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High-octane fill-ups command premium prices

Premium gasoline consumers are paying even more than they usually do as the price difference widens between regular and higher-octane fuels, new government data shows.
by Adam Wilmoth Modified: April 25, 2013 at 9:09 pm •  Published: April 26, 2013

If you drive a fancy car, you've probably noticed you're paying even more lately for the privilege.

The nationwide average price difference between regular and premium unleaded gasoline reached 30 cents per gallon for the first time in 2012 and has stayed at or above that level so far this year, according to data released this month from the U.S. Energy Information Administration.

The price spread has climbed steadily from 18 cents in 2000, peaking at 33 cents in January.

Regular unleaded has an octane rating of 87, while premium boasts octane levels of 91 to 93.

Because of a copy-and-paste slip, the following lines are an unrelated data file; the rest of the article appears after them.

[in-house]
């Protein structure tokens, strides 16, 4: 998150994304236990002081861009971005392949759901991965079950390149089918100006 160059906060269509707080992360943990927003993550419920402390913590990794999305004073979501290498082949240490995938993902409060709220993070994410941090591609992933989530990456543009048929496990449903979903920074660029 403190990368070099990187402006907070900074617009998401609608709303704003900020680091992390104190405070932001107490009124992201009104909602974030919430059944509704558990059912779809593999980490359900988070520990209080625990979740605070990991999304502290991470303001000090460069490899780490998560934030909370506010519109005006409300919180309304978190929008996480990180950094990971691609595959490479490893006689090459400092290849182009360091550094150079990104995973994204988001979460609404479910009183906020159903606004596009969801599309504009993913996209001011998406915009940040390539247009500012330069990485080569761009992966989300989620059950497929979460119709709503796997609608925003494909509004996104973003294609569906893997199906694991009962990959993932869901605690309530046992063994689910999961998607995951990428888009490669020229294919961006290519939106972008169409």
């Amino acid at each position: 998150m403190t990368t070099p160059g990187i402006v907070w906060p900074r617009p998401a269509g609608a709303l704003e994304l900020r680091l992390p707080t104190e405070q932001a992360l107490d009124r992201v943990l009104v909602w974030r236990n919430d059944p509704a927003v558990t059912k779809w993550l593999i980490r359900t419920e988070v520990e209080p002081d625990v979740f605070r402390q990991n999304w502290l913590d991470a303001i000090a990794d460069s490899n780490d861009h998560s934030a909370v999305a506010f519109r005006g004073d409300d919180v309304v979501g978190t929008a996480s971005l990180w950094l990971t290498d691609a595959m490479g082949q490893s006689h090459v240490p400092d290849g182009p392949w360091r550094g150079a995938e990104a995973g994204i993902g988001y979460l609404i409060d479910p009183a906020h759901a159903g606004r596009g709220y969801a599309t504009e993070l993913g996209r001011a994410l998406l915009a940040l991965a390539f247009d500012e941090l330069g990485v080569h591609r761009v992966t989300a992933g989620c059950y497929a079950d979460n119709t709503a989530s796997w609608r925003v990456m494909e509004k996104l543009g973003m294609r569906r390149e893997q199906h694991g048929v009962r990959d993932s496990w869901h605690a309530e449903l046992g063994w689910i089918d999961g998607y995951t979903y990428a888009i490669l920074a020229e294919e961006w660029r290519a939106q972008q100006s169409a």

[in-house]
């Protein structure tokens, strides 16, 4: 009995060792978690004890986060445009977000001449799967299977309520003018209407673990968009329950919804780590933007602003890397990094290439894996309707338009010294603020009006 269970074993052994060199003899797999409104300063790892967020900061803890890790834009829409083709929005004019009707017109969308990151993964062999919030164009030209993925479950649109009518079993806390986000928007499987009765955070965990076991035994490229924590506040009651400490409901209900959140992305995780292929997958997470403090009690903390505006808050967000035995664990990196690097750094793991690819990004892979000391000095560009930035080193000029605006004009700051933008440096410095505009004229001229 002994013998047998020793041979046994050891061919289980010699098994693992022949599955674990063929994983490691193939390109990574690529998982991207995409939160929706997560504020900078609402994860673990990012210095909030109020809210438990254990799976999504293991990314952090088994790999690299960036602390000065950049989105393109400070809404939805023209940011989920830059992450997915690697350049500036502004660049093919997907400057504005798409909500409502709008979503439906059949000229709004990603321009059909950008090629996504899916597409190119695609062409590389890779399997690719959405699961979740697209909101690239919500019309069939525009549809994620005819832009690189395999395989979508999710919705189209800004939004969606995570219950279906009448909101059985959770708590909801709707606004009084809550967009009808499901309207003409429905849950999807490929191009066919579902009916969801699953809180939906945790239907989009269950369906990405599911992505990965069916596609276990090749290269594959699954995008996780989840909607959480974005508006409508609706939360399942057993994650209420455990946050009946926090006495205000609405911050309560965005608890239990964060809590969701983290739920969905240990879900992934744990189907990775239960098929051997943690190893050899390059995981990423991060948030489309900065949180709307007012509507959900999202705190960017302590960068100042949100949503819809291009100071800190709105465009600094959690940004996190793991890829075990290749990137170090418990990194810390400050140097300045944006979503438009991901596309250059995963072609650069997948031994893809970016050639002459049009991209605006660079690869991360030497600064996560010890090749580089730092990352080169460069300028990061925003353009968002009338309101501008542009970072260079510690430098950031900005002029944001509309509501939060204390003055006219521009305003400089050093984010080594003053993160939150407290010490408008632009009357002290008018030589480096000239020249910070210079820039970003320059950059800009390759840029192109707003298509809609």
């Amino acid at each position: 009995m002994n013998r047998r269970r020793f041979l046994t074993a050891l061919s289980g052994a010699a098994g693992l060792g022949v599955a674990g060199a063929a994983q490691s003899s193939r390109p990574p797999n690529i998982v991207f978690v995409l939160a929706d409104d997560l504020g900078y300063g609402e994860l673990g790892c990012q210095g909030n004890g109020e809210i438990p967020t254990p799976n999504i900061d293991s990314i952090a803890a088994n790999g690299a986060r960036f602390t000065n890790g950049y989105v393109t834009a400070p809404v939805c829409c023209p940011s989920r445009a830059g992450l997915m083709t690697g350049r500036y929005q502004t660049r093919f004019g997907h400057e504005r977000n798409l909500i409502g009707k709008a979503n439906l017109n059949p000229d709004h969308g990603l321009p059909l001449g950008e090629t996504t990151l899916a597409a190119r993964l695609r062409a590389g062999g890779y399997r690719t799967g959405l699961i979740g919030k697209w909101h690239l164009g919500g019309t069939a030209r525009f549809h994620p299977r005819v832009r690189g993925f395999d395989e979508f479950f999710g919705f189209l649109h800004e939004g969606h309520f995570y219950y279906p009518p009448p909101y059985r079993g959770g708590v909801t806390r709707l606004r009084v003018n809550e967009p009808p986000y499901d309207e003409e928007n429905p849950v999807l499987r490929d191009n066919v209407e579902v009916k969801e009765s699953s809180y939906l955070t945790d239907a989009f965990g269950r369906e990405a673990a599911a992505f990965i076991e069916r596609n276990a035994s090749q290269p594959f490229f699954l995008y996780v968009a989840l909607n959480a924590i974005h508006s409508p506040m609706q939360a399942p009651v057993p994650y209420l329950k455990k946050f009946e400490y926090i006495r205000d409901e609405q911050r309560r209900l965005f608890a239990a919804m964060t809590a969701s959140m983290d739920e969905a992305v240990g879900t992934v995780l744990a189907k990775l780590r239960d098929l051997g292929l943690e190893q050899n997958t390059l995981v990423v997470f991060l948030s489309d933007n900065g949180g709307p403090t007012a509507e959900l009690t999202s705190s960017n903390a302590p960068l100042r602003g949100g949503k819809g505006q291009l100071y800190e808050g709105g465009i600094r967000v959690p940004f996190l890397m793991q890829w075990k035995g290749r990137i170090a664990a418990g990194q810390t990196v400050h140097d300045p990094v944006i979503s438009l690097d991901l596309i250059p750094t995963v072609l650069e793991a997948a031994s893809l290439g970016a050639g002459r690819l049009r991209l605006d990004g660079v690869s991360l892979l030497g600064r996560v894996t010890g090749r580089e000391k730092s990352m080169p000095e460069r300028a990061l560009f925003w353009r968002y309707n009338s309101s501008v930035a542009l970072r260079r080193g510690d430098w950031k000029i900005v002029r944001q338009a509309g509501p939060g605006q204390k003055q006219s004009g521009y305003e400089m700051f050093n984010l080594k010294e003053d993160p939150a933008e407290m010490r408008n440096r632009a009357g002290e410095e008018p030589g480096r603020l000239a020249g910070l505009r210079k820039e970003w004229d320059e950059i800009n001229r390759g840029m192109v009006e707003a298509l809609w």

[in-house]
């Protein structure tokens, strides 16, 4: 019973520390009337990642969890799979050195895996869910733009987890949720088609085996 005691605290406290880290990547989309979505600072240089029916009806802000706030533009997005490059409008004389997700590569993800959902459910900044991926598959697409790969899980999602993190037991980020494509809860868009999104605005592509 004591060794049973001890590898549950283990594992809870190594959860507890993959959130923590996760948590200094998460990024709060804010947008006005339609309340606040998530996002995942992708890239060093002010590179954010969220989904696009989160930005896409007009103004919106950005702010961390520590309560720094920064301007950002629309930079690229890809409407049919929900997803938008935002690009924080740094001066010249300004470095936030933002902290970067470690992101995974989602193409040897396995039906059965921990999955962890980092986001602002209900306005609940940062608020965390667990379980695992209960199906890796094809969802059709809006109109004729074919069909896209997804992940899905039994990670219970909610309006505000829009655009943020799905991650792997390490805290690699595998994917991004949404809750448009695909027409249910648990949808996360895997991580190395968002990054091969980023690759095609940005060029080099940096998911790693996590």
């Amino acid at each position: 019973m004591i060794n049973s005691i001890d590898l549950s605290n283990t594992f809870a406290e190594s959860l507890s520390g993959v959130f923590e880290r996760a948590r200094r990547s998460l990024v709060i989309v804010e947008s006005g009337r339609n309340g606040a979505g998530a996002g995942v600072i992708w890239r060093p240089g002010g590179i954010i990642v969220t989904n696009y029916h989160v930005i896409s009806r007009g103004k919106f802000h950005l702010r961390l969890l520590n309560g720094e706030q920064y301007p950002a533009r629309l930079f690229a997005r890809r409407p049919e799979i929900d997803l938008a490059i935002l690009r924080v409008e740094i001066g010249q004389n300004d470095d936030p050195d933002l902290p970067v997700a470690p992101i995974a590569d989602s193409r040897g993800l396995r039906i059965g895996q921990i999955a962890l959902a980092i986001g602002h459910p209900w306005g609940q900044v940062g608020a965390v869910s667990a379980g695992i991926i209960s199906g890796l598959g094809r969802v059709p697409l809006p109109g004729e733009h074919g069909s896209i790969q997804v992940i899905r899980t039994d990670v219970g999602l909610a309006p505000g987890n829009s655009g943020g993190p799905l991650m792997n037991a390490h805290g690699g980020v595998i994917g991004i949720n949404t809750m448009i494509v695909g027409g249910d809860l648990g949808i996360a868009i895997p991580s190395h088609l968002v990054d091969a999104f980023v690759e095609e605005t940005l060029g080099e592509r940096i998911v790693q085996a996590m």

In Oklahoma on Thursday, premium fuel users paid on average 27 cents more per gallon than regular consumers paid, according to AAA's

For cars designed for regular, there is no advantage to using the more expensive fuel. Engines that call for higher-octane fuel are more likely to knock if the octane level falls too low.

Higher-performance engines are more likely to call for the more expensive fuel. Typically those are found in sports and luxury vehicles.

The rising price of higher-octane fuel has to do with changing fuel blend processes, according to the government report.

Refiners previously used MTBE to raise octane levels, but the Energy Policy Act of 2005 banned the chemical because it was found to cause cancer when it leaked into the water supply.

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by Adam Wilmoth
Energy Editor
Adam Wilmoth returned to The Oklahoman as energy editor in 2012 after working for four years in public relations. He previously spent seven years as a business reporter at The Oklahoman, including five years covering the state's energy sector....
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